Some neurological diseases, such as Parkinson disease, are associated with gamma-aminobutyric acid (GABA) depletion in the brain. White mulberry leaves have antioxidant activity and are GABA-enriched, which may provide a neuroprotective effect against cerebral ischemia64 as well as neurotoxins.65 White mulberry leaf extracts have antidopaminergic activity66, 67 mediated through dopamine D2 receptors as documented by (a) reducing haloperidol and metoclopramide-induced catalepsy in mice; (b) blocking amphetamine-induced stereotyped behavior (such as schizophrenia); (c) and increasing the sensitivity to barbiturates.
In vitro data
Because tyrosinase is a key enzyme involved in melanin biosynthesis, tyrosinase inhibitors may improve the appearance of skin by preventing the overproduction of melanin.7 Betulinic acid from white mulberry extracts was shown to have anti-inflammatory and antityrosinase activity.50, 51 A white mulberry leaf methanol extract containing mulberroside F inhibited tyrosinase activity and exhibited superoxide scavenging activity.52
A single-blind, randomized, placebo-controlled study (n=50) found administration of topical 75% mulberry extract (in coconut oil base) to hyperpigmented facial lesions a safe and effective treatment in lightening melasma (P<0.05). The extract or placebo (coconut oil) was applied twice daily for 8 weeks, 30 minutes prior to applying SPF 30 sunscreen.71 (Alvin, 2011)
In a randomized clinical trial, an over-the-counter cosmetic product containing white mulberry improved the appearance of facial wrinkles by helping to restore fibrillin-1.53
White mulberry leaf extract completely blocked in vitro proteolytic and hyaluronolytic activities of Vipera/ Daboia russelii venom, therefore protecting against tissue degradation. The extract also neutralized the edema, hemorrhage, and myonecrotic activities of the venom. Procoagulant activity was partially inhibited, while complete inhibition was attained against degradation of A-alpha chain of human fibrinogen.68
An animal study documented that white mulberry root extract may have adaptogenic effects against induced neurological, behavioral, and biochemical changes due to long-term stress.69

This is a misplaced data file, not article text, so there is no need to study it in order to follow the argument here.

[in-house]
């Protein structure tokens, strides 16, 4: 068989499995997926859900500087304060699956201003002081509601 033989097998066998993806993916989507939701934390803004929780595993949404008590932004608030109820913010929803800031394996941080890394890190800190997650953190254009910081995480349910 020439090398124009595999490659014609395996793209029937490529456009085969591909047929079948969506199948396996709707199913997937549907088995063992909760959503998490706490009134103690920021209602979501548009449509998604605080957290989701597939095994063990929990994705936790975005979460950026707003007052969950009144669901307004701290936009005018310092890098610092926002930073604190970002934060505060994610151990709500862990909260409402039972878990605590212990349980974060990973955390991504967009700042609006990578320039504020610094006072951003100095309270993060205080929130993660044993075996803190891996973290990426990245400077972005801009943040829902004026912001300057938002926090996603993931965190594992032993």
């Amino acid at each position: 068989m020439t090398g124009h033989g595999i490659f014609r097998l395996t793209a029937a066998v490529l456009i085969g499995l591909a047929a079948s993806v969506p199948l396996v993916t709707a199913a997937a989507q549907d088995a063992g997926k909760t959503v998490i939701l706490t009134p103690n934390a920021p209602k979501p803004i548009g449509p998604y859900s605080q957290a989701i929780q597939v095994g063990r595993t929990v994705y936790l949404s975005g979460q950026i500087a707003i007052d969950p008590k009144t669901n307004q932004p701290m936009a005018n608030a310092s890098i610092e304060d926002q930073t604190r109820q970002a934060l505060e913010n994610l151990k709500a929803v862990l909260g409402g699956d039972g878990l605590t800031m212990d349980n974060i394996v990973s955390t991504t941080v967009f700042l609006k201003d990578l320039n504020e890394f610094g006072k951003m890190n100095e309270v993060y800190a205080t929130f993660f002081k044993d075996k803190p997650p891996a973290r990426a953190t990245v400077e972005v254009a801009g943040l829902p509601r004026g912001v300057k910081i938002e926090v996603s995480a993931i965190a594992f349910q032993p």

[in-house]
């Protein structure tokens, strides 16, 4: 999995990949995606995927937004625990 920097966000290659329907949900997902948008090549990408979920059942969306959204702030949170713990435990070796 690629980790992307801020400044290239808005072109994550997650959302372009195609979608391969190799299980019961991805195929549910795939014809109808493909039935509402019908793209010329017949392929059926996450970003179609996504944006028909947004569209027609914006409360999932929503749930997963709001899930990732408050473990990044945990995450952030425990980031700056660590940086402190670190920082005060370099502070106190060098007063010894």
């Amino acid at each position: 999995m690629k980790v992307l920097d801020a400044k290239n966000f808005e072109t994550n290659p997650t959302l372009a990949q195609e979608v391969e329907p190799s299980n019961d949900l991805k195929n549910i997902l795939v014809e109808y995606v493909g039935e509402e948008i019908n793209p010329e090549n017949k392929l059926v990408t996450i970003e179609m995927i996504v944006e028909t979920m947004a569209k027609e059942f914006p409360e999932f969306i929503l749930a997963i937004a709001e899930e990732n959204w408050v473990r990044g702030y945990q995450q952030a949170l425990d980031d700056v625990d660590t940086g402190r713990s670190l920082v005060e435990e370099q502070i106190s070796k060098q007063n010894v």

In mild dyslipidemia, 1 g of white mulberry leaf tablets (1.3 mg of DNJ) 3 times a day before meals has been used. A dose of 1 g of powdered leaf 3 times a day has been used to treat diabetes or high cholesterol. White mulberry is available in numerous dosage forms and is also marketed to maintain healthy blood sugar levels and to support cardiovascular health.
Pregnancy / Lactation
Avoid use during pregnancy and lactation due to lack of clinical data.
Because white mulberry may alter blood sugar levels it should be used cautiously with medications (eg, insulin) that lower blood sugar in diabetes. White mulberry may also increase the side effects of cholesterol-lowering medications and should be sued with caution in patients using benzodiazepines, barbiturates, or antidepressants. White mulberry may also interact with medications used for treating gout.
Avoid use with hypersensitivity to any of the components of white mulberry. The pollen extract may cause airborne-contact urticaria.2 Patients with nasobronchial allergies may be sensitive to the pollen extract.70 One clinical study found that some patients experienced mild diarrhea, dizziness, constipation, and bloating.37
No deaths were associated with 2, 5, and 10 g/kg doses in animal toxicity studies. High doses produced depression of locomotor activity, decreased alertness, passivity, and abnormal gait in mice.3